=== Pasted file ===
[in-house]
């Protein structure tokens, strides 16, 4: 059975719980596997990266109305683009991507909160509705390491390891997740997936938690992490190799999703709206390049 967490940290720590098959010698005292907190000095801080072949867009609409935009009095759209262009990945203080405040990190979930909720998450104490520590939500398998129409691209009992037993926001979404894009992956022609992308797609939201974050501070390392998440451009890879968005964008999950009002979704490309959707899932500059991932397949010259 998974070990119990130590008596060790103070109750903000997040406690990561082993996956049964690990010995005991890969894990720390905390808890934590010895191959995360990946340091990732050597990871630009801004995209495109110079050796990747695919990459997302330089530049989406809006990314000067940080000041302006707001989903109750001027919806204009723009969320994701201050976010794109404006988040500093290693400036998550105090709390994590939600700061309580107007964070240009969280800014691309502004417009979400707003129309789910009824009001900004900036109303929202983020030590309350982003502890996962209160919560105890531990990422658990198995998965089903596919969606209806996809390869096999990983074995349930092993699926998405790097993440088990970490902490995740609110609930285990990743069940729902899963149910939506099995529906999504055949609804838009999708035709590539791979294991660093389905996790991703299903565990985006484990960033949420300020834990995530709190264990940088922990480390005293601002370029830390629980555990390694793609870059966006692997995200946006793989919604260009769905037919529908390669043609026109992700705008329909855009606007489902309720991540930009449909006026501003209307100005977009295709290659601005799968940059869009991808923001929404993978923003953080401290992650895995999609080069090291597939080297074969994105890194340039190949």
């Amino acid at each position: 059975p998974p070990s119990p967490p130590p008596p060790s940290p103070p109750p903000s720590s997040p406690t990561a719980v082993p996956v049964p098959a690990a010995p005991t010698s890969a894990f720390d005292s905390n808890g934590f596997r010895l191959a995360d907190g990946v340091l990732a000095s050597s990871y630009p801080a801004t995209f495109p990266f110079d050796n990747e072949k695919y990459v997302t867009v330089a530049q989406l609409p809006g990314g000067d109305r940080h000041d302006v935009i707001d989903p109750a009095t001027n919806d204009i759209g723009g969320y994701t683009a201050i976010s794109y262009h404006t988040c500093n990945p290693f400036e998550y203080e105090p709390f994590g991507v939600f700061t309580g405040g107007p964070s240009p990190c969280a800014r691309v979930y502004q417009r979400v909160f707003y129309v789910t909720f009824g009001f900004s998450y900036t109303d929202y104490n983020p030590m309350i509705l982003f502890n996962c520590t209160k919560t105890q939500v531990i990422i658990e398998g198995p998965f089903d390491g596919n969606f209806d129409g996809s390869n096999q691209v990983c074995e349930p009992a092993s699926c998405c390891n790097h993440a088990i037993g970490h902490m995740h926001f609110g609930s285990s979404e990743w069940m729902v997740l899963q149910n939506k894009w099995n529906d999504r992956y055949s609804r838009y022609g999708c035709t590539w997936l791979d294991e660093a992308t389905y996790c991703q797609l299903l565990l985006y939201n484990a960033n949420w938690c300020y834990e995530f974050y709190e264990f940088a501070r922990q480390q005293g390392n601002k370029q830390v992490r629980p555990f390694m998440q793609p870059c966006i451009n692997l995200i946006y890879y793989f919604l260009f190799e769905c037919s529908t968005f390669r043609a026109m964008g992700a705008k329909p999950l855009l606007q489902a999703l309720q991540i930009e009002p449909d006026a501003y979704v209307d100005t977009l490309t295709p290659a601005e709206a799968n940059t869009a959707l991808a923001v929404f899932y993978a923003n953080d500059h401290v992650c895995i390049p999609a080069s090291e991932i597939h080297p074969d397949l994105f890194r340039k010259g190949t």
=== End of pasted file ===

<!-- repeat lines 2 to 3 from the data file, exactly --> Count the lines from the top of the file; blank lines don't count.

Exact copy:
């Protein structure tokens, strides 16, 4: 059975719980596997990266109305683009991507909160509705390491390891997740997936938690992490190799999703709206390049 967490940290720590098959010698005292907190000095801080072949867009609409935009009095759209262009990945203080405040990190979930909720998450104490520590939500398998129409691209009992037993926001979404894009992956022609992308797609939201974050501070390392998440451009890879968005964008999950009002979704490309959707899932500059991932397949010259 998974070990119990130590008596060790103070109750903000997040406690990561082993996956049964690990010995005991890969894990720390905390808890934590010895191959995360990946340091990732050597990871630009801004995209495109110079050796990747695919990459997302330089530049989406809006990314000067940080000041302006707001989903109750001027919806204009723009969320994701201050976010794109404006988040500093290693400036998550105090709390994590939600700061309580107007964070240009969280800014691309502004417009979400707003129309789910009824009001900004900036109303929202983020030590309350982003502890996962209160919560105890531990990422658990198995998965089903596919969606209806996809390869096999990983074995349930092993699926998405790097993440088990970490902490995740609110609930285990990743069940729902899963149910939506099995529906999504055949609804838009999708035709590539791979294991660093389905996790991703299903565990985006484990960033949420300020834990995530709190264990940088922990480390005293601002370029830390629980555990390694793609870059966006692997995200946006793989919604260009769905037919529908390669043609026109992700705008329909855009606007489902309720991540930009449909006026501003209307100005977009295709290659601005799968940059869009991808923001929404993978923003953080401290992650895995999609080069090291597939080297074969994105890194340039190949």
């Amino acid at each position: 059975p998974p070990s119990p967490p130590p008596p060790s940290p103070p109750p903000s720590s997040p406690t990561a719980v082993p996956v049964p098959a690990a010995p005991t010698s890969a894990f720390d005292s905390n808890g934590f596997r010895l191959a995360d907190g990946v340091l990732a000095s050597s990871y630009p801080a801004t995209f495109p990266f110079d050796n990747e072949k695919y990459v997302t867009v330089a530049q989406l609409p809006g990314g000067d109305r940080h000041d302006v935009i707001d989903p109750a009095t001027n919806d204009i759209g723009g969320y994701t683009a201050i976010s794109y262009h404006t988040c500093n990945p290693f400036e998550y203080e105090p709390f994590g991507v939600f700061t309580g405040g107007p964070s240009p990190c969280a800014r691309v979930y502004q417009r979400v909160f707003y129309v789910t909720f009824g009001f900004s998450y900036t109303d929202y104490n983020p030590m309350i509705l982003f502890n996962c520590t209160k919560t105890q939500v531990i990422i658990e398998g198995p998965f089903d390491g596919n969606f209806d129409g996809s390869n096999q691209v990983c074995e349930p009992a092993s699926c998405c390891n790097h993440a088990i037993g970490h902490m995740h926001f609110g609930s285990s979404e990743w069940m729902v997740l899963q149910n939506k894009w099995n529906d999504r992956y055949s609804r838009y022609g999708c035709t590539w997936l791979d294991e660093a992308t389905y996790c991703q797609l299903l565990l985006y939201n484990a960033n949420w938690c300020y834990e995530f974050y709190e264990f940088a501070r922990q480390q005293g390392n601002k370029q830390v992490r629980p555990f390694m998440q793609p870059c966006i451009n692997l995200i946006y890879y793989f919604l260009f190799e769905c037919s529908t968005f390669r043609a026109m964008g992700a705008k329909p999950l855009l606007q489902a999703l309720q991540i930009e009002p449909d006026a501003y979704v209307d100005t977009l490309t295709p290659a601005e709206a799968n940059t869009a959707l991808a923001v929404f899932y993978a923003n953080d500059h401290v992650c895995i390049p999609a080069s090291e991932i597939h080297p074969d397949l994105f890194r340039k010259g190949t």